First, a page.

Enemy At the Gates: Taliban Attack Kills Dozens in Kabul

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The Taliban has just given the US military a not so friendly reminder, that despite 15 years of conflict, they can still strike pretty much anywhere in Afghanistan.

On Tuesday, a suicide bomber detonated a vehicle loaded with explosives just outside of a government compound, which housed a security unit responsible for protecting VIPs. Shortly after the explosion, Taliban militants rushed inside the building (which is just a stone’s throw away from the Presidential Palace), leading to a gunfight that lasted 2 hours.

Tadamichi Yamamoto, the secretary-general’s deputy special representative for Afghanistan, said the attack demonstrated the Taliban’s “complete disregard for the lives of Afghan civilians.”

He also said the attack, “ in circumstances almost certain to cause immense suffering to civilians,” might be considered a war crime.

Police commander Obaidullah Tarakhail told AP he couldn’t hear or see for 20 minutes after the initial blast.

“This was one of the most powerful explosions I have ever heard,” he said. “All around was dark and covered with thick smoke and dust.”

The U.S. Embassy in Kabul condemned the “senseless act of violence” that it said underscores the brutality of the Taliban.

28 people were killed in the attack and 300 were wounded, most of them women and children. Only one of the attackers was reportedly killed in the incident. A Taliban spokesman later took responsibility for the attack, saying that it was just the beginning of a new spring offensive.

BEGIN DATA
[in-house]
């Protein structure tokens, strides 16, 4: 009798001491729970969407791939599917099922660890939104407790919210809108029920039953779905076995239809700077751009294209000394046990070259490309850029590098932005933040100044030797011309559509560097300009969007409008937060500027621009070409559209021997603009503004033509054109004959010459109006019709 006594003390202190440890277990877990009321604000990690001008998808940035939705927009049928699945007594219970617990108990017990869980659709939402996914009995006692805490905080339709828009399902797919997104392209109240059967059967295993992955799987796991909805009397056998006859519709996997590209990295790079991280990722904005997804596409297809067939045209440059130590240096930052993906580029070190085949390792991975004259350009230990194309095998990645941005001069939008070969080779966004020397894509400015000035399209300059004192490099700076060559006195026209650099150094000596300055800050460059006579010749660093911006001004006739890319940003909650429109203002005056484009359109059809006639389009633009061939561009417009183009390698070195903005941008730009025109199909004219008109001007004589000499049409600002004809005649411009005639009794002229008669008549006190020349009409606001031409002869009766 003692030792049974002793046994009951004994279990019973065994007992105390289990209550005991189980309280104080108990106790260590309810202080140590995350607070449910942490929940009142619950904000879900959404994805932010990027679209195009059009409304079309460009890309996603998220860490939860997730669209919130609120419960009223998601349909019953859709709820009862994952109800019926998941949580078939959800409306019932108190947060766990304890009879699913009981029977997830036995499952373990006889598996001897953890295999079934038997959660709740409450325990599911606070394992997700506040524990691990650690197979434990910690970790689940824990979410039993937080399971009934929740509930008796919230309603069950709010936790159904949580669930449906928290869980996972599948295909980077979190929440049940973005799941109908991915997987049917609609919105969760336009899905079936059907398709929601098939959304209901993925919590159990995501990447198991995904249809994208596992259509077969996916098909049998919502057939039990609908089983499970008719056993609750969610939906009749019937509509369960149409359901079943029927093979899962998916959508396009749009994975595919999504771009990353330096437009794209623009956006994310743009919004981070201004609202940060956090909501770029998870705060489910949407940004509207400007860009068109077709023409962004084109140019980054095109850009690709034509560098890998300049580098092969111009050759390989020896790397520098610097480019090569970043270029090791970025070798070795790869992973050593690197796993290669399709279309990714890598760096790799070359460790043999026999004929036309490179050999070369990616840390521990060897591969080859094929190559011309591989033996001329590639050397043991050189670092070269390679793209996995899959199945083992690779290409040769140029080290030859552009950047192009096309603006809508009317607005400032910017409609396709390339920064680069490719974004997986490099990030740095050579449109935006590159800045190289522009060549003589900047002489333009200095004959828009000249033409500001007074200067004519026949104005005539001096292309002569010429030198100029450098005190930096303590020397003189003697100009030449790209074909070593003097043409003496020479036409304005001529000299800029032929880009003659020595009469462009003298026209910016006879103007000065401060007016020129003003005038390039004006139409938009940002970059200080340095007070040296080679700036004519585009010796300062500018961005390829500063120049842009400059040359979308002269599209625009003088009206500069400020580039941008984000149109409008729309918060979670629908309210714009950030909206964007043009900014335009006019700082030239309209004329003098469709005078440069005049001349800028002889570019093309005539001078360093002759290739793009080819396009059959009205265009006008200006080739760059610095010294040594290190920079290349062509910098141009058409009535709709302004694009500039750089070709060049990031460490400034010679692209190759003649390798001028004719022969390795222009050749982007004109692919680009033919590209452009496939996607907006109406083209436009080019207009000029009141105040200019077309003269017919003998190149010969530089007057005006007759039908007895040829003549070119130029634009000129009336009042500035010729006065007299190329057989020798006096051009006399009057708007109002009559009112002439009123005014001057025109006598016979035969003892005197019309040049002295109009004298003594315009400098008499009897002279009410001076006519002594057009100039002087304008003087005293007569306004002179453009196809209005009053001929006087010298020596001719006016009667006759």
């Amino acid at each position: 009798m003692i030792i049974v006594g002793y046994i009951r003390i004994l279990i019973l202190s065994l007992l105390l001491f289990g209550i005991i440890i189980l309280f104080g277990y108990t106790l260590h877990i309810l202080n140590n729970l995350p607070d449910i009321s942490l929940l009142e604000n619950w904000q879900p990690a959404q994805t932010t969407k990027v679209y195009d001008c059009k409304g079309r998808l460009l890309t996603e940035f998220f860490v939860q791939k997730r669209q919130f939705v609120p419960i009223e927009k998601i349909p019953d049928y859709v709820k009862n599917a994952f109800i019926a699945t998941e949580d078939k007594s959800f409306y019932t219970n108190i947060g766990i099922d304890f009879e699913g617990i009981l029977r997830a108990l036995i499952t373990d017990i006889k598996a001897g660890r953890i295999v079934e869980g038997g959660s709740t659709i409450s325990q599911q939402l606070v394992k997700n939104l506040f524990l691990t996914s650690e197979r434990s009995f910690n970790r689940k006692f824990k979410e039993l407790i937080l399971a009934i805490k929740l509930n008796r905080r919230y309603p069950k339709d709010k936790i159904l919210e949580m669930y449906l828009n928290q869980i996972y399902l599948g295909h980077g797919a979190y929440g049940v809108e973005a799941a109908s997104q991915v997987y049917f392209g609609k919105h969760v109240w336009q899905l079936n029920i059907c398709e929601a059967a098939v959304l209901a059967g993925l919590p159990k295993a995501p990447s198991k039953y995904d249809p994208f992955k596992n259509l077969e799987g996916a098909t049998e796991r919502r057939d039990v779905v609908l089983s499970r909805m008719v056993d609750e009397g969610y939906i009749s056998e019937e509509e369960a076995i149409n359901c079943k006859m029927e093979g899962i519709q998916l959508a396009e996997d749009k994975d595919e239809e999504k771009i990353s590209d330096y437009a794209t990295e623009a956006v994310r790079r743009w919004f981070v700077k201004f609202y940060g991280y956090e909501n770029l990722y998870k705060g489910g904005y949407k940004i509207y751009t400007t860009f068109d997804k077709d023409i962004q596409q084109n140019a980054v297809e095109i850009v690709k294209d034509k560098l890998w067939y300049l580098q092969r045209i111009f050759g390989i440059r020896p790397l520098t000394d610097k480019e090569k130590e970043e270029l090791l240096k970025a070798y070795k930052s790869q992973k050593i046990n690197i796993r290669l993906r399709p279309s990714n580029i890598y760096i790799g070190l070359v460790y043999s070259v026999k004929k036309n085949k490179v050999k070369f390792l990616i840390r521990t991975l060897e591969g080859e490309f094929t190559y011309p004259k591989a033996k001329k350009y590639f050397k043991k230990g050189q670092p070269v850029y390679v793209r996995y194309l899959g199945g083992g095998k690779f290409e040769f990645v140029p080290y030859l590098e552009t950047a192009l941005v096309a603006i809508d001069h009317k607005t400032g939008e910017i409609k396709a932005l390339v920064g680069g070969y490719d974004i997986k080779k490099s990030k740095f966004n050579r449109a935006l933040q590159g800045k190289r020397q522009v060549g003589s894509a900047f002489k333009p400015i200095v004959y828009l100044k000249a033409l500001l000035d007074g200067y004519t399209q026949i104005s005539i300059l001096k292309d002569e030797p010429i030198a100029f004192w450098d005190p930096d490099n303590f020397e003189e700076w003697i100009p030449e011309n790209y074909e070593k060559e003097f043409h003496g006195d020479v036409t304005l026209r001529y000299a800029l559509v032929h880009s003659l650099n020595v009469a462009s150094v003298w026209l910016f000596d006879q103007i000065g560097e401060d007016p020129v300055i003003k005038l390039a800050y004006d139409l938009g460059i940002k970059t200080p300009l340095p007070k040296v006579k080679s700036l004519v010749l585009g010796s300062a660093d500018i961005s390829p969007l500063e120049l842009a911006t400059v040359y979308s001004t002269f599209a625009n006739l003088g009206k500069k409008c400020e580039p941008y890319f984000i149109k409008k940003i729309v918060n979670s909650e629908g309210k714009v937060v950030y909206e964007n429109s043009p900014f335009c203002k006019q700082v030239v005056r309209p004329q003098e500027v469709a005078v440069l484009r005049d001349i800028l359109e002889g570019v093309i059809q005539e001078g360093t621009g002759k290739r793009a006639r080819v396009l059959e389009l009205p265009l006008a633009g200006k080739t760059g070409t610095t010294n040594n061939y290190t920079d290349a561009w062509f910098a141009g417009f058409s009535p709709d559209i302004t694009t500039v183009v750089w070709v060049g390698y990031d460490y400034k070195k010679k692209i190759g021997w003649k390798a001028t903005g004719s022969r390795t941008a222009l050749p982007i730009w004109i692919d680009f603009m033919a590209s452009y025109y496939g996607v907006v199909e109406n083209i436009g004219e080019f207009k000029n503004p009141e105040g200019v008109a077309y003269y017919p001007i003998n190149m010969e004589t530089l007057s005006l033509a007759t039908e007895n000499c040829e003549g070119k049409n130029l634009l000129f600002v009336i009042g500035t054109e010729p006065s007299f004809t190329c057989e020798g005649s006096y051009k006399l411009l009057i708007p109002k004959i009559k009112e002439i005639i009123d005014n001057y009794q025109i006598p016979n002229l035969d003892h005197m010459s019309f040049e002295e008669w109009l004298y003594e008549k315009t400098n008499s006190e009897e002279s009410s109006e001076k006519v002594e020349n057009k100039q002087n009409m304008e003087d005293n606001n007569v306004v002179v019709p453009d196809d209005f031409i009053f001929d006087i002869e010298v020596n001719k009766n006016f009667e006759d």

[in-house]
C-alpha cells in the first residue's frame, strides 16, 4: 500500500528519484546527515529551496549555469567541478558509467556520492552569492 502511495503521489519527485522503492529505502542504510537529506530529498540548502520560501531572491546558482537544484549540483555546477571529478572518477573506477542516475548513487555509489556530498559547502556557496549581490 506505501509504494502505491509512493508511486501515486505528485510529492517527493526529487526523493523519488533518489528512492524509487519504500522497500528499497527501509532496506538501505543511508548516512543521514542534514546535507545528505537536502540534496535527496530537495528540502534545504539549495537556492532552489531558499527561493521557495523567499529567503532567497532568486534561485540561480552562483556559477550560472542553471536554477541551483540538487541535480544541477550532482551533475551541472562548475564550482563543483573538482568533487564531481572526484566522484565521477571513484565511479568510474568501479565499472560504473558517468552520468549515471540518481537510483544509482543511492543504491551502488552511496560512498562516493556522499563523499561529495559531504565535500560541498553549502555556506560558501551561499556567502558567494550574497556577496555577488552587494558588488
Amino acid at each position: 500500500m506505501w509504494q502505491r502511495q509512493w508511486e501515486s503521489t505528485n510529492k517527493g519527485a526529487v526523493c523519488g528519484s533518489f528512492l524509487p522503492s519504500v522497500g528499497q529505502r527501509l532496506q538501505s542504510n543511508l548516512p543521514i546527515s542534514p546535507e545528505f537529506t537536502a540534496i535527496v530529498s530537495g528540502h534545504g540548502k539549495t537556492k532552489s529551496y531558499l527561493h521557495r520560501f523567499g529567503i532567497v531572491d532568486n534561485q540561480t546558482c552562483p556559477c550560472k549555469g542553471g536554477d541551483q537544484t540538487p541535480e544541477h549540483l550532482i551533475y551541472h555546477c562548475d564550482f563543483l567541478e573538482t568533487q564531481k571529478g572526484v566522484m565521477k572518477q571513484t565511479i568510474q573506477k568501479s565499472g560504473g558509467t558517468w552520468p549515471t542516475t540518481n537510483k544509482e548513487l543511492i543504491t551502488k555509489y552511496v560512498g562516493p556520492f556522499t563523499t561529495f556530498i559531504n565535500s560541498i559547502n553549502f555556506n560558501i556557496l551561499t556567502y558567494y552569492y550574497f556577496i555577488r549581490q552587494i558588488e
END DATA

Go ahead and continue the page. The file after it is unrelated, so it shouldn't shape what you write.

In recent years the Taliban has recouped much of its strength, and has taken over large swaths of the countryside. There they rule the population in much the same manner as before the US invasion in 2001. The regularity of their attacks has grown significantly, and they briefly managed to recapture the city of Kunduz last September; the first city they had occupied in 14 years.

To make matters worse, the Afghan army has been losing tens of thousands of men, due to casualties, desertions, and poor re-enlistment rates. Over the past year about a third of the Afghan Army has been replaced, and has shrunk by roughly 14,000 troops. Couple that with the widespread corruption within both the army and the police, and it’s clear that Afghanistan’s security apparatus is falling apart, and just in time for the reemergence of the Taliban.

And because of that, this recent attack in Kabul is just a sign of things to come. The enemy is knocking on the gates of Kabul, and they’ll get in eventually. If not for the small contingent of US forces in Afghanistan, the Taliban would have retaken Kabul ages ago.

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Contributed by Joshua Krause of The Daily Sheeple.

Joshua Krause is a reporter, writer and researcher at The Daily Sheeple. He was born and raised in the Bay Area and is a freelance writer and author. You can follow Joshua’s reports at Facebook or on his personal Twitter. Joshua’s website is Strange Danger .

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